Not wanting to waste the “dramatic meeting” they role-play the conversation they might have had, Natsuko regretting having given up too easily on her high school love not wanting to cause her further pain but now realising that her care was mistaken, the pain was necessary for them both and its absence has condemned them to kind of limbo of unresolved longing and regret. Aya meanwhile reveals something else, a “boyish” friend for whom her feelings remain unclear though the final moment of connection in which she remembers her long forgotten name which literally translates as “hope” proves profoundly moving in the momentary connection between these two women, strangers but not, meeting by chance and bound by imagination each restoring something to the other if only in fantasy.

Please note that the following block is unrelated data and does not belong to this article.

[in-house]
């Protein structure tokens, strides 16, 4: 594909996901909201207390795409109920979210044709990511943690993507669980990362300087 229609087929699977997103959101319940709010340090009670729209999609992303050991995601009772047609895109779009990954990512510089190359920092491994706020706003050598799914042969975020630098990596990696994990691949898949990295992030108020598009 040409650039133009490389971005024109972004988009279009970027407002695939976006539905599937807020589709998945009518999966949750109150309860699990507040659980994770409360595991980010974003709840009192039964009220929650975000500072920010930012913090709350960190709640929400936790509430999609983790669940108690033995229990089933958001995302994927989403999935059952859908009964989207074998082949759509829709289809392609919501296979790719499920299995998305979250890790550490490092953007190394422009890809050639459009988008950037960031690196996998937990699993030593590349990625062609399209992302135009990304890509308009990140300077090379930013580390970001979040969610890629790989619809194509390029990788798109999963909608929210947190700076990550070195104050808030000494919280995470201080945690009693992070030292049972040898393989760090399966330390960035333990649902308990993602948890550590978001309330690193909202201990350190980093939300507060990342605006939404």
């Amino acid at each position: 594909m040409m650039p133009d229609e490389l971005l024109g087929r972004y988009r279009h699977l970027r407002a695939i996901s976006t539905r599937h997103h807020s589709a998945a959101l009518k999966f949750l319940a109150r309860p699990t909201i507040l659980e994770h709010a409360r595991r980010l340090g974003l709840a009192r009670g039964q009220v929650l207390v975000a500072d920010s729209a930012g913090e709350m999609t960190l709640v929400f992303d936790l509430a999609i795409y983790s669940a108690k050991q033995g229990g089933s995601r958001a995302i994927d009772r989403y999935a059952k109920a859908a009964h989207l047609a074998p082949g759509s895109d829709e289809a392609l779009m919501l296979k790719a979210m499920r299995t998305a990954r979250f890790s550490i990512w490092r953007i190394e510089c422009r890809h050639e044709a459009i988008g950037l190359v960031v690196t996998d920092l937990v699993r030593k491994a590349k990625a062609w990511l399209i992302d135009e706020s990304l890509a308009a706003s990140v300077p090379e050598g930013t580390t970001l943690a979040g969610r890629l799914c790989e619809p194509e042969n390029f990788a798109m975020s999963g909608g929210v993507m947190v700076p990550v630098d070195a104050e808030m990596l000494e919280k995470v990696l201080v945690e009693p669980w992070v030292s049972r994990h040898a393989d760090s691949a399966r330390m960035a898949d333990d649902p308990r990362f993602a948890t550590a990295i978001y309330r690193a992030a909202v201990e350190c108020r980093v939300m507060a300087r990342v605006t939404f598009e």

A meditation on distance and intimacy, Hamaguchi’s series of empathetic character studies owes an obvious debt to Rohmer with a dash of Hong Sang-soo but is perhaps kinder allowing the randomness of life to provoke a gradual liberation in each of these wounded souls if only temporarily. The question might less be if you can believe in something less assuring than magic, than if you can learn to trust the strange mysticism of serendipity. 


Wheel of Fortune and Fantasy screened as part of this year’s BFI London Film Festival.

International trailer (English subtitles)